What, if anything, is wrong with swearing? And, what exactly are we doing when we try to swear inoffensively?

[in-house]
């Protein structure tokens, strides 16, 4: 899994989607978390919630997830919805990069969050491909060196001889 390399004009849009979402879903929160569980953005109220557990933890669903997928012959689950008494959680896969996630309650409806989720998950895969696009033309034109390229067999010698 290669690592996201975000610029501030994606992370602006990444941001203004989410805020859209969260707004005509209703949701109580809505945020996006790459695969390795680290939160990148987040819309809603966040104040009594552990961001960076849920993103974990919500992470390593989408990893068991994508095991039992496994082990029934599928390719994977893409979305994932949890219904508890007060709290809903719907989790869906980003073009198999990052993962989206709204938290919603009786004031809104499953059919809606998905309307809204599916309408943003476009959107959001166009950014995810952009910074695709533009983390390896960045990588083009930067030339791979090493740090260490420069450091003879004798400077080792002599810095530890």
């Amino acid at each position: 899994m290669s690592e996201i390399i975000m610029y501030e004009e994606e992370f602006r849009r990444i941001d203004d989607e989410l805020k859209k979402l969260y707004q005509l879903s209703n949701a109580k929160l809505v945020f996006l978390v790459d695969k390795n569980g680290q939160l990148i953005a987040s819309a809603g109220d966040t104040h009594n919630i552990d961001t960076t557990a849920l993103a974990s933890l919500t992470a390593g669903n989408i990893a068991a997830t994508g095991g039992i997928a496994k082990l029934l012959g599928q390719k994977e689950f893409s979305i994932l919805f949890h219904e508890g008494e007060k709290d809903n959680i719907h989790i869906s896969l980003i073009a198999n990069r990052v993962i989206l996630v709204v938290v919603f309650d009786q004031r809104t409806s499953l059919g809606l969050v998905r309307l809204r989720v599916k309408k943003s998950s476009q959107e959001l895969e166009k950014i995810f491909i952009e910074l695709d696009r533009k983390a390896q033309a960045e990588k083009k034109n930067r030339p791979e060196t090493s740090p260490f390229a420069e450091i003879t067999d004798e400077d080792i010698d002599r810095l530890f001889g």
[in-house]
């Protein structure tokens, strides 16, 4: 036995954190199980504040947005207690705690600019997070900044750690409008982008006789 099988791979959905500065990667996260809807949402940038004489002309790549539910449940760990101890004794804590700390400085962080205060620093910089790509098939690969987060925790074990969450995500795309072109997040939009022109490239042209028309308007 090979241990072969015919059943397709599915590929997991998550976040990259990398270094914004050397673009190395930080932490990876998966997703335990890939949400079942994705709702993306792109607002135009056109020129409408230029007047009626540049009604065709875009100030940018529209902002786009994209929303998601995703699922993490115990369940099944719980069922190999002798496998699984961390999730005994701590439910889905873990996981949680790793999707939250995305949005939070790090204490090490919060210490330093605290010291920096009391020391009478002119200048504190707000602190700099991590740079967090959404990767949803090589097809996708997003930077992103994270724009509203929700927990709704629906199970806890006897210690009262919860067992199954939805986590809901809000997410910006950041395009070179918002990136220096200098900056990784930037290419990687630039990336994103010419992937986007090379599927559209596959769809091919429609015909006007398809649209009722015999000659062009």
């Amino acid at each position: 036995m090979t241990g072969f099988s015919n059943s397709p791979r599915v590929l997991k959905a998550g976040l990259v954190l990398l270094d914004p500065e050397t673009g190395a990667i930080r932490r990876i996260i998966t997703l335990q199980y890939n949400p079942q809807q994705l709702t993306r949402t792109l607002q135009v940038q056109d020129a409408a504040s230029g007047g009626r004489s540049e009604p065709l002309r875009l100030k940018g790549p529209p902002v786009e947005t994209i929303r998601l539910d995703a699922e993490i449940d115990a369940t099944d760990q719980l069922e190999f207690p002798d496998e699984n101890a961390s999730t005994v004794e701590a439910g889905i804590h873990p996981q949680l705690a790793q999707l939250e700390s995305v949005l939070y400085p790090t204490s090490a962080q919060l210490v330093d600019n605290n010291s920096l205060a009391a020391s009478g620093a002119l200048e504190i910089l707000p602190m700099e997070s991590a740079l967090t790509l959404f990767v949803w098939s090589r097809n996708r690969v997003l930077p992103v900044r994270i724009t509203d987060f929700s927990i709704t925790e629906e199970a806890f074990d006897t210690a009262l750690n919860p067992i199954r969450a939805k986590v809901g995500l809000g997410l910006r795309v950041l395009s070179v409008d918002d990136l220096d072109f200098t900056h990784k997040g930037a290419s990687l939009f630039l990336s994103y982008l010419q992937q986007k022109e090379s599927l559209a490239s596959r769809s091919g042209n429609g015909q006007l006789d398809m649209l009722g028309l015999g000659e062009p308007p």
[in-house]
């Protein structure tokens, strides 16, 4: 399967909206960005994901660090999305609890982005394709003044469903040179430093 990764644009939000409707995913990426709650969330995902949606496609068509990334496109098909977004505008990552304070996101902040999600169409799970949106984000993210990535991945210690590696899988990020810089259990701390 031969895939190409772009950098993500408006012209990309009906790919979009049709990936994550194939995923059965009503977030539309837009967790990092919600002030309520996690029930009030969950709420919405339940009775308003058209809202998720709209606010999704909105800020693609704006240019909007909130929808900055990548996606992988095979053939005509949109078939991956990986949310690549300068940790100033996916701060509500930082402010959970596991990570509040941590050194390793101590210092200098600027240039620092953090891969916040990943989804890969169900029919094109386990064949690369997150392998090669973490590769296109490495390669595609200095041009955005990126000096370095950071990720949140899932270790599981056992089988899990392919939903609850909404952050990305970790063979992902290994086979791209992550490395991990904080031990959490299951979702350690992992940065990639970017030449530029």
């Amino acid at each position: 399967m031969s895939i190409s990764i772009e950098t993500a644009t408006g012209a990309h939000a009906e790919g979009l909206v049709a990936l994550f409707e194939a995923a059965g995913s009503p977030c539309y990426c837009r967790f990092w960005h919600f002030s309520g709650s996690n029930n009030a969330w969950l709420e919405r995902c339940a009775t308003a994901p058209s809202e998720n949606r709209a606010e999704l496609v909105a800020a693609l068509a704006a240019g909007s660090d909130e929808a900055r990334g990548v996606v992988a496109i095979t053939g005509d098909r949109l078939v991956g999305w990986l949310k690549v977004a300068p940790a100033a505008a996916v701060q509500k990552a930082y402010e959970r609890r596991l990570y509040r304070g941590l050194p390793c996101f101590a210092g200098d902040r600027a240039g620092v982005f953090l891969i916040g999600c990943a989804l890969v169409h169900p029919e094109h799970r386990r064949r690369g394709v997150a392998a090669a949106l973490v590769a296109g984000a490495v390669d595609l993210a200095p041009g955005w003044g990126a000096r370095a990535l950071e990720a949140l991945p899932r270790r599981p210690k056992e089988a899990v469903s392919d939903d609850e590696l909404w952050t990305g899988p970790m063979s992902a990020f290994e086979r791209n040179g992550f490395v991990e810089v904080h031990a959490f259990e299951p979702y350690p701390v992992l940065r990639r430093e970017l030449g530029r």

I begin by reflecting on why we swear, why it is widely deemed offensive, and some of the benefits of swearing. I then turn to the widespread practice of substituting asterisks for letters (and analogous spoken strategies) in an effort to swear without causing offence, and consider what could possibly explain how such a practice succeeds (if it does) in making swear words less offensive. I argue that – to the extent that swearing is offensive – there is no plausible philosophical story according to which this practice succeeds in rendering swearing inoffensive, and that some accounts of why swearing is offensive entail that asterisked swearing actually magnifies the badness of swearing. I conclude that, in so far as we are willing to view asterisked swearing as inoffensive, we should not be offended by swearing. (This talk will contain swearing. However, since the speaker hopes to convince you that swearing is less offensive than it is often taken to be, you should not let this dissuade you from coming along.)